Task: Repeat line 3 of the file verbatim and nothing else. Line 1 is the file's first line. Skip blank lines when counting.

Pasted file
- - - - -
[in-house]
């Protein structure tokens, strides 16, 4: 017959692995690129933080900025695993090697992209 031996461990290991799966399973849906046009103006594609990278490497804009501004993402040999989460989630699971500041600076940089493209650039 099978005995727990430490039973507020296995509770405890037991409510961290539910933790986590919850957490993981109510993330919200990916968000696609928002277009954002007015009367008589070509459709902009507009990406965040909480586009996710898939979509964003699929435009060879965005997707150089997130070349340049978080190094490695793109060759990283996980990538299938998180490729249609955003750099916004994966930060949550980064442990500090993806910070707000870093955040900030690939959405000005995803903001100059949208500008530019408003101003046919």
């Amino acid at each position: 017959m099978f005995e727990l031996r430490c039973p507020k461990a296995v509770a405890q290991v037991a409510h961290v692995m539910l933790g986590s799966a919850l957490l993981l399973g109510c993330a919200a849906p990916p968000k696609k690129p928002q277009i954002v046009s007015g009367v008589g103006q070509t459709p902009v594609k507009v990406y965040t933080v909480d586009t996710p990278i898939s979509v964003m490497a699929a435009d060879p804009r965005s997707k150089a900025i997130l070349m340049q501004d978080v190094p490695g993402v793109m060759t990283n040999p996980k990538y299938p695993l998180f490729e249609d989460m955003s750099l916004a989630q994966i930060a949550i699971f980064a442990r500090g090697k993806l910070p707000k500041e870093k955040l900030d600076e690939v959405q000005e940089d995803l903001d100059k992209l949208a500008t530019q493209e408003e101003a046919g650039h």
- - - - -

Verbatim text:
């Amino acid at each position: 017959m099978f005995e727990l031996r430490c039973p507020k461990a296995v509770a405890q290991v037991a409510h961290v692995m539910l933790g986590s799966a919850l957490l993981l399973g109510c993330a919200a849906p990916p968000k696609k690129p928002q277009i954002v046009s007015g009367v008589g103006q070509t459709p902009v594609k507009v990406y965040t933080v909480d586009t996710p990278i898939s979509v964003m490497a699929a435009d060879p804009r965005s997707k150089a900025i997130l070349m340049q501004d978080v190094p490695g993402v793109m060759t990283n040999p996980k990538y299938p695993l998180f490729e249609d989460m955003s750099l916004a989630q994966i930060a949550i699971f980064a442990r500090g090697k993806l910070p707000k500041e870093k955040l900030d600076e690939v959405q000005e940089d995803l903001d100059k992209l949208a500008t530019q493209e408003e101003a046919g650039h």